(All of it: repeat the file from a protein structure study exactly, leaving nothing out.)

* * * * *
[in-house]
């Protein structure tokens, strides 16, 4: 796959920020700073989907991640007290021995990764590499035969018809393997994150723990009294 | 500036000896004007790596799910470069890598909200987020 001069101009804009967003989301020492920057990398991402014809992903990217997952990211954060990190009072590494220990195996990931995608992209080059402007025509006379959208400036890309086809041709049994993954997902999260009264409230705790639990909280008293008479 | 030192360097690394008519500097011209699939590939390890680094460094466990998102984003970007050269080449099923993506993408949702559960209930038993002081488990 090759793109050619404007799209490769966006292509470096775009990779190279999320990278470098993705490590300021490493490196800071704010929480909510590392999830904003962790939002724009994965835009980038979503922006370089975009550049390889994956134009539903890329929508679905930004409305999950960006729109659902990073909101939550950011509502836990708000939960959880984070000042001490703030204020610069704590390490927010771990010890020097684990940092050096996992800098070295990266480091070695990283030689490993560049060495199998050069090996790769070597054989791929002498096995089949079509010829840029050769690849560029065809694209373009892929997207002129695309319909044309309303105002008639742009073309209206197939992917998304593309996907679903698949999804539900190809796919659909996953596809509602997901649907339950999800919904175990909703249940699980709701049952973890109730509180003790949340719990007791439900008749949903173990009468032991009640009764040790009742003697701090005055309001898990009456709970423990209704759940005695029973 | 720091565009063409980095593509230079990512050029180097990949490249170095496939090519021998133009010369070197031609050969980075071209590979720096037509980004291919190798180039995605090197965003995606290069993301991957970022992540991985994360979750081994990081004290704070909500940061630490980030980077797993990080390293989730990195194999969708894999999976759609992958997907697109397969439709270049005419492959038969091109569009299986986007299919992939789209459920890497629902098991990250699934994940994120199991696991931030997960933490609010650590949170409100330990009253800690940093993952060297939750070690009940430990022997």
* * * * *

[in-house]
């Protein structure tokens, strides 16, 4: 796959920020700073989907991640007290021995990764590499035969018809393997994150723990009294 | 500036000896004007790596799910470069890598909200987020 001069101009804009967003989301020492920057990398991402014809992903990217997952990211954060990190009072590494220990195996990931995608992209080059402007025509006379959208400036890309086809041709049994993954997902999260009264409230705790639990909280008293008479 | 030192360097690394008519500097011209699939590939390890680094460094466990998102984003970007050269080449099923993506993408949702559960209930038993002081488990 090759793109050619404007799209490769966006292509470096775009990779190279999320990278470098993705490590300021490493490196800071704010929480909510590392999830904003962790939002724009994965835009980038979503922006370089975009550049390889994956134009539903890329929508679905930004409305999950960006729109659902990073909101939550950011509502836990708000939960959880984070000042001490703030204020610069704590390490927010771990010890020097684990940092050096996992800098070295990266480091070695990283030689490993560049060495199998050069090996790769070597054989791929002498096995089949079509010829840029050769690849560029065809694209373009892929997207002129695309319909044309309303105002008639742009073309209206197939992917998304593309996907679903698949999804539900190809796919659909996953596809509602997901649907339950999800919904175990909703249940699980709701049952973890109730509180003790949340719990007791439900008749949903173990009468032991009640009764040790009742003697701090005055309001898990009456709970423990209704759940005695029973 | 720091565009063409980095593509230079990512050029180097990949490249170095496939090519021998133009010369070197031609050969980075071209590979720096037509980004291919190798180039995605090197965003995606290069993301991957970022992540991985994360979750081994990081004290704070909500940061630490980030980077797993990080390293989730990195194999969708894999999976759609992958997907697109397969439709270049005419492959038969091109569009299986986007299919992939789209459920890497629902098991990250699934994940994120199991696991931030997960933490609010650590949170409100330990009253800690940093993952060297939750070690009940430990022997």